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What Parents Of Youth Athletes Should Know About Concussion

As a parent of a child in contact sports, it’s important for you to be prepared if your child suffers a head injury during play.  An estimated 1.6 to 3.8 million sports- and recreation-related concussions occur in the United States each year according to the Brain Injury Research Institute. Educating yourself and your children will ensure they receive the right care if they are injured.

“The first step is to get baseline testing before the season,” explained Steven Erickson, MD, medical director for Banner Sports and Concussion Specialists. “This gives health care providers a picture of your child’s normal neurologic function. If an injury occurs, these results help us determine the impact of the concussion.”

Concussion symptoms

The next step is to know the symptoms. If your child experiences any of these symptoms, they should be examined before returning to play.

  • Headache
  • Dizziness
  • Nausea or vomiting
  • Blurred or double vision
  • Confusion
  • Memory loss
  • Sleep difficulties
  • Sensitivity to light and noise
  • Irritability
  • Concentration issues

If symptoms continue to worsen, or nausea and vomiting do not subside, go to the emergency room. Worsening symptoms may signal a more serious injury.

Treatment for Concussion

“No athlete should play or practice their sport after a head injury until they’ve been seen by a medical professional,” said Dr. Erickson.  “Every head injury is not a concussion, but every injury associated with symptoms must be considered a concussion and evaluated.”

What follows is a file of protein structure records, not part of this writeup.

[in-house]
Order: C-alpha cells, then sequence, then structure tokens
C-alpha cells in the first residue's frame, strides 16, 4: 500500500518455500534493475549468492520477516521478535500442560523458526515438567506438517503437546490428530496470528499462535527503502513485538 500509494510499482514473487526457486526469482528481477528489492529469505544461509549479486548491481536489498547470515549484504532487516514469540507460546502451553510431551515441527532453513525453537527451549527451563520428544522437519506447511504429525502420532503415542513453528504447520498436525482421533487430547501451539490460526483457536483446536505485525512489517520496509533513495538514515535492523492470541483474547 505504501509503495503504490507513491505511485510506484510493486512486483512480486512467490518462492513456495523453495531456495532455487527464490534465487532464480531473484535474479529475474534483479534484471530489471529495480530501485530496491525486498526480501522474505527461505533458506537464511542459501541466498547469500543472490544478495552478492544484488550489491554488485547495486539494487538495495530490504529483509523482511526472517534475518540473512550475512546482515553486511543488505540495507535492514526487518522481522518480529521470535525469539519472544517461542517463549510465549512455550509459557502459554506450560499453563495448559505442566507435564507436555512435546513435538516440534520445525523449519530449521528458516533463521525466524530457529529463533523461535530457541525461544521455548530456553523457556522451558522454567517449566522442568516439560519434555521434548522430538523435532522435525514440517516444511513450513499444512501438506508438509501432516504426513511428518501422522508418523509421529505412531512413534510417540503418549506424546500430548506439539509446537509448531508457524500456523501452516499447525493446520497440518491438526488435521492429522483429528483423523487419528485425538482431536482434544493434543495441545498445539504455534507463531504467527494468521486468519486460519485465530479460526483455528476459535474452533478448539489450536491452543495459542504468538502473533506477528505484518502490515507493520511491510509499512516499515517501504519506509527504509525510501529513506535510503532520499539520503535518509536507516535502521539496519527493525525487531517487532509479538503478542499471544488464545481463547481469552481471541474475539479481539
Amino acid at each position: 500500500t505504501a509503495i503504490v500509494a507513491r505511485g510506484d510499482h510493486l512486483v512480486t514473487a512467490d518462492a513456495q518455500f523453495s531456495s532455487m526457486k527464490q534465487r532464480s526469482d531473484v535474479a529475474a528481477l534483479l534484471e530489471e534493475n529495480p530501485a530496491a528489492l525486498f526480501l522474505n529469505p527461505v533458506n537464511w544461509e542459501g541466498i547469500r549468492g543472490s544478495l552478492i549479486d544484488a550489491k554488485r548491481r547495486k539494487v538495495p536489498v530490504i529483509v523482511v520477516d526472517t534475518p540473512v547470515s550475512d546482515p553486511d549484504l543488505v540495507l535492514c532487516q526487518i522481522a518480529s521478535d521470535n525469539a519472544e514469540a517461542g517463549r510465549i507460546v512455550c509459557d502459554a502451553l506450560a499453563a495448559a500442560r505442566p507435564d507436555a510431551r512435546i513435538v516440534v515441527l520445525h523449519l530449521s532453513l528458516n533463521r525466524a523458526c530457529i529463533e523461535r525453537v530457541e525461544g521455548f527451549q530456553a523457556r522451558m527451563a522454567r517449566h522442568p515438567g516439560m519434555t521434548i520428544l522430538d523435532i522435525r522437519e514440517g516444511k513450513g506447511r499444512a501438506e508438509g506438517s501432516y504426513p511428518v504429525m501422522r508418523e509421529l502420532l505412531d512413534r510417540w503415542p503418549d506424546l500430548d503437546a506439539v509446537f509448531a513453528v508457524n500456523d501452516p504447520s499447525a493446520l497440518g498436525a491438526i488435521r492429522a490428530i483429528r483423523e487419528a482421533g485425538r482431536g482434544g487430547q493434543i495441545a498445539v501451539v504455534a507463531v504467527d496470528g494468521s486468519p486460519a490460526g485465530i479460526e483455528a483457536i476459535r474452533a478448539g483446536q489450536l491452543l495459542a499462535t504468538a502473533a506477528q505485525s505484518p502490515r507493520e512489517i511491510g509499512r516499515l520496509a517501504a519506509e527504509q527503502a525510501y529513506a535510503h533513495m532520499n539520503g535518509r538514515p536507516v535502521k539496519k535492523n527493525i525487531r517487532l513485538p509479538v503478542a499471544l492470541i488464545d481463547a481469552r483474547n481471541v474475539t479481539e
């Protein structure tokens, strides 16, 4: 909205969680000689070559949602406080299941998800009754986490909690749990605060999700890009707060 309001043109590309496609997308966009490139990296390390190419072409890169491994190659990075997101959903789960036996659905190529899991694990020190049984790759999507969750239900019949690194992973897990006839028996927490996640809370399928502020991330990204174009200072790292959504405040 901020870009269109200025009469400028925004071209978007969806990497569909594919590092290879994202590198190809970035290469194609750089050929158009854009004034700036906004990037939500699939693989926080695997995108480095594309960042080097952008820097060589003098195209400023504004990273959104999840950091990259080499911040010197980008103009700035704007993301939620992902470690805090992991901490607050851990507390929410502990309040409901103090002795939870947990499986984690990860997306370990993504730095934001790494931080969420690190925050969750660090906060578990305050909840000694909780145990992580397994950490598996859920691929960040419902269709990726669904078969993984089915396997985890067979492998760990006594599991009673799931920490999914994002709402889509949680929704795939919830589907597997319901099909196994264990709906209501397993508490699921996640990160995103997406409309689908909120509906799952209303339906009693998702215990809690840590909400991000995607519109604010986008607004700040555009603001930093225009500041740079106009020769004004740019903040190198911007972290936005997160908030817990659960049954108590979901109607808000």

An evaluation includes a review of the injury and resulting symptoms, and a series of tests to determine the level of injury and compare changes from the athlete’s baseline testing. MRIs and CT scans cannot diagnose a concussion. These tests are used if a more serious injury is suspected.

Rest is an important initial treatment of concussion, as activity may make symptoms worse.  Concussion specialists have an array of rehabilitation techniques and medications that can effectively treat concussions and resolve symptoms.  Receiving the appropriate treatment can ensure your child is fully recovered before returning to contact sports.

Preventing Concussion

No special equipment, including helmets, will prevent a concussion. Our concussion experts recommend exercises that strengthen the neck muscles and appropriate coaching to avoid head and neck injuries.

If your child plays a contact sport, we encourage you to schedule them for baseline concussion testing. Banner’s concussion specialists have extensive knowledge about the evaluation, treatment and management of concussions. To learn more about concussions as well as testing and treatment visit bannerhealth.com.

Children's Health Neurosciences Concussion